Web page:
Africa Cyber Security and Emerging Threats Janice Alvares

Cease-fire Agreement fails to stop ongoing violence in South Sudan

After over a month of violence, the people of South Sudan had high hopes that the cease-fire agreement signed last week would restore some degree of stability.  Unfortunately, the agreement has fallen far short of expectations as, less than a week later, violence between South Sudan’s two largest ethnic groups, the Dinkas and the Nuer, continues to ravage the country.  

South Sudan- Kiir and Machar
Former Vice-President Riek Machar (left) and President Salva Kiir (right)

Political unrest began in July when President Salva Kiir dismissed his deputy and long-time political rival, Riek Machar, and accused him of staging a coup attempt. Tensions erupted into full-fledged conflict on December 15 and quickly spread across the country, killing thousands and forcing more than half a million people to flee their homes.

The cease-fire agreement between South Sudan’s government and rebel forces was signed on January 23, in Ethiopia. The difficult settlement was reached under significant pressure from the international community who feared that the world’s newest nation would descend into a protracted civil conflict and destabilize the region. The agreement, which was scheduled to begin 24 hours after it was signed, laid out a number of stipulations, the primary of which called on both sides to: lay down their arms, refrain from engaging in further confrontational actions and allow the implementation of a verification and monitoring team.  The agreement was created as a temporary measure, while negotiations continued in the hopes that a formal peace settlement could be reached.  

Just a day after the agreement was signed, however, opposition forces claim that government troops attacked rebel occupied areas. The government military spokesman has denied these allegations and accused the opposition “of trying to find any reason to not abide by the agreement.”

As the government and rebels trade accusations, it is remains unclear which party was the aggressor.  Nonetheless, both sides seem to lack discipline and have failed to uphold their end of the agreement. Many have questioned Machar’ s ability to live up to his end of the cease-fire at all, considering that many of the rebels loyal to the former vice president are civilians who have taken up arms and may not be under his direct command.

The ongoing detention of political figures charged with conspiring in the alleged coup attempt is another major obstacle to the implementation of the cease-fire agreement.  The release of detainees will be an important step towards stopping the violence and ensuring earnest negotiations move forward.  It is crucial that all relevant parties participate in any settlement for it to be viewed as legitimate by both ethnic factions and deliver any real stability to South Sudan.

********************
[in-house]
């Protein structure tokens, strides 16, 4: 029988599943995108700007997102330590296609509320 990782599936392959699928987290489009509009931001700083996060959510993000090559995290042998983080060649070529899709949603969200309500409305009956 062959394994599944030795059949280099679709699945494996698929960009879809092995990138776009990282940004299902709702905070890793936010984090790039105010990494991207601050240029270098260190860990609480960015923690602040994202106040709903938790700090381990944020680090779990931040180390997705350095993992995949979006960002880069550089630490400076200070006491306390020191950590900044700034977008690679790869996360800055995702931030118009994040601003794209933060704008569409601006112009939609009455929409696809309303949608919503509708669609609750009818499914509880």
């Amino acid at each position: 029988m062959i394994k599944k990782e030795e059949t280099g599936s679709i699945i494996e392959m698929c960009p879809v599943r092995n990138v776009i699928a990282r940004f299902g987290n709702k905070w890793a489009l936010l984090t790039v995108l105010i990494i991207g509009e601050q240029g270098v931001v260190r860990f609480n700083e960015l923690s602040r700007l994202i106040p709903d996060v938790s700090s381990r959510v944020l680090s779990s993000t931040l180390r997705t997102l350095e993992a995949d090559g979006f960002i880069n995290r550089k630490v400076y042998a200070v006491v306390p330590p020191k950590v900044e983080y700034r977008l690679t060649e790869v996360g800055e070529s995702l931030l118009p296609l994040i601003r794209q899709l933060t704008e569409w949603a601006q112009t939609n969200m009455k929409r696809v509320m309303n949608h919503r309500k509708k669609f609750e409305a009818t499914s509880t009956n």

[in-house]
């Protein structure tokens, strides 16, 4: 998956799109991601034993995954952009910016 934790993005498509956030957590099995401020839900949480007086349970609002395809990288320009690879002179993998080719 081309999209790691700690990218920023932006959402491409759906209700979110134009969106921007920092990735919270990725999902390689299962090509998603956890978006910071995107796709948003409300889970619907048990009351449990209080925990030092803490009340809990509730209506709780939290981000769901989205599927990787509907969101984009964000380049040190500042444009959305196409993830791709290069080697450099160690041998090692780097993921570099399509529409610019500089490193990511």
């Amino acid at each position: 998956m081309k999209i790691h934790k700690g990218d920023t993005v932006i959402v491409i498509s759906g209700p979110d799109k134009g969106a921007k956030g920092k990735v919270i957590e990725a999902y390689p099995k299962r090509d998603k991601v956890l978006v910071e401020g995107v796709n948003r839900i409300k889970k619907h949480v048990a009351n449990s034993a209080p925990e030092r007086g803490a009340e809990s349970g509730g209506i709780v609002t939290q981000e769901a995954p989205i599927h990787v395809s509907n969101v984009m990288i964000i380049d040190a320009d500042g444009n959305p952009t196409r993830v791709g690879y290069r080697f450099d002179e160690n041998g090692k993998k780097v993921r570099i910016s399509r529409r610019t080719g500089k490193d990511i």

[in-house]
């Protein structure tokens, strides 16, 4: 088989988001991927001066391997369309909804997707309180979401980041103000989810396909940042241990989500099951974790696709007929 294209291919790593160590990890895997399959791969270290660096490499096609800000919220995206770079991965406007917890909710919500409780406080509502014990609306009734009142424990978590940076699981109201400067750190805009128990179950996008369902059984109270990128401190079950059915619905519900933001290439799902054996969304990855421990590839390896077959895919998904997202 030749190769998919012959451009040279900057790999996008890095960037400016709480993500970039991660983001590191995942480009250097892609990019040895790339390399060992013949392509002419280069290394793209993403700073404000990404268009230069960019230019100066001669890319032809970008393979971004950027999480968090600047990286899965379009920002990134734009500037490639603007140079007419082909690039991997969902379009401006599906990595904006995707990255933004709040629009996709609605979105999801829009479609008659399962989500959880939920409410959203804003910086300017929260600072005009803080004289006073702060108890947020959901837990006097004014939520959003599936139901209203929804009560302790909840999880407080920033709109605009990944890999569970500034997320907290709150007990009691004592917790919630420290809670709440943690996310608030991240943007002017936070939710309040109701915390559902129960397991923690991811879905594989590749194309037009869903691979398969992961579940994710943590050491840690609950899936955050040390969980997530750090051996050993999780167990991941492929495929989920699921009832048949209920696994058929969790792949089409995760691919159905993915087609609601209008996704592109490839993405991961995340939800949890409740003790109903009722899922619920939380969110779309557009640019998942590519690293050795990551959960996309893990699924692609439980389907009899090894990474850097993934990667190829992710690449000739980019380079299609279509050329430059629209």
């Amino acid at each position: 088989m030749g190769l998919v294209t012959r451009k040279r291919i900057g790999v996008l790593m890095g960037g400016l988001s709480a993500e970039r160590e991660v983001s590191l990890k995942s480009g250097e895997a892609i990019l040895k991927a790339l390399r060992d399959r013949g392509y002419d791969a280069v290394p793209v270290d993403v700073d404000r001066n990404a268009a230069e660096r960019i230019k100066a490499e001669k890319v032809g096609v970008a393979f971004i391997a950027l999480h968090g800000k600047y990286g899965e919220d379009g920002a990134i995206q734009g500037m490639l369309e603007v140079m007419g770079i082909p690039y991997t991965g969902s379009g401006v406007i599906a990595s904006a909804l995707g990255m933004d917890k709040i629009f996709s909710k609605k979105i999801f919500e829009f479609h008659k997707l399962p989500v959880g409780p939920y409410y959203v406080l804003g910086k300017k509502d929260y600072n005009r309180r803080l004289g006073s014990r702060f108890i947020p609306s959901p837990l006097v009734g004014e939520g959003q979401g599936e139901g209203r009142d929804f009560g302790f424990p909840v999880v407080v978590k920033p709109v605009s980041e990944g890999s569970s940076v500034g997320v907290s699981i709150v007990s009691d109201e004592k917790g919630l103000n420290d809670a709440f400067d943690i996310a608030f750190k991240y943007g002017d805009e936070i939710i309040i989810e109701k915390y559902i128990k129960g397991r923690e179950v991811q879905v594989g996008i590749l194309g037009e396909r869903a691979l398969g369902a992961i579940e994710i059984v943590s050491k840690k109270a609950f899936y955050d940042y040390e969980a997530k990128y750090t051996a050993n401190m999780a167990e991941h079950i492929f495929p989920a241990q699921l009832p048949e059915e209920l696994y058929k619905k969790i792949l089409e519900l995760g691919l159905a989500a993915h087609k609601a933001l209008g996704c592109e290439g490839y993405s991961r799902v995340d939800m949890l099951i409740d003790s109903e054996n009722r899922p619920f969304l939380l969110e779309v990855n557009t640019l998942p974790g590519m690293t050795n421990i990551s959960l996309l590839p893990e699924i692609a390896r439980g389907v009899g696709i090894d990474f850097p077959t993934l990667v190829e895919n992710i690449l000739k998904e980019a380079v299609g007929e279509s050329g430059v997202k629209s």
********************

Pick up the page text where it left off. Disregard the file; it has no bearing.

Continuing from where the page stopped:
South Sudanese refugeesIt remains clear that enforcing the terms of a truce will be a far more formidable task than reaching an agreement. The successful implementation of a the cease-fire will certainly be an necessary step towards creating a conducive environment for further negotiations, but it is only the first step in what looks like a long process.

Even in the best of cases it is “difficult to end any war with the stroke of a pen” and the challenges are only heightened when attempting to resolve conflict in a fractured society like South Sudan.  Ending hostilities will require more than an absence of violence, but a real commitment to peace by both the government and opposition forces.  The issues facing the country cannot be simplified to ethnic divisions; unresolved grievances have a long seated history, rooted in decades of conflict, which have been exacerbated by a lack of institutional structure.

Peace talks are scheduled to resume on February 7 to discuss the terms of a truce. However, after seeing the failure of the cease-fire agreement, many in South Sudan are less than hopeful that peace will be restored in the near future.

Janice Alvares
Janice Alvares is the editor for the Emerging Security Program at the NATO Council of Canada. Prior to this, she served as an Intern for the Canadian Embassy in Washington DC where she reported on foreign and defense policy issues. She has also had the opportunity to work in Ghana doing HIV/AIDS outreach and Sri Lanka as an international elections monitor. Her interests have primarily been situated within international relations and comparative politics broadly focusing on the interaction between conflict management, peace operations, as well as the development and enforcement of human rights norms. Of special fascination are intra-state conflicts, particularly those involving non-state armed groups, with a regional focus on Africa and South Asia. Janice received her BA from the University of Toronto and her MA in Political Science from Queen’s University.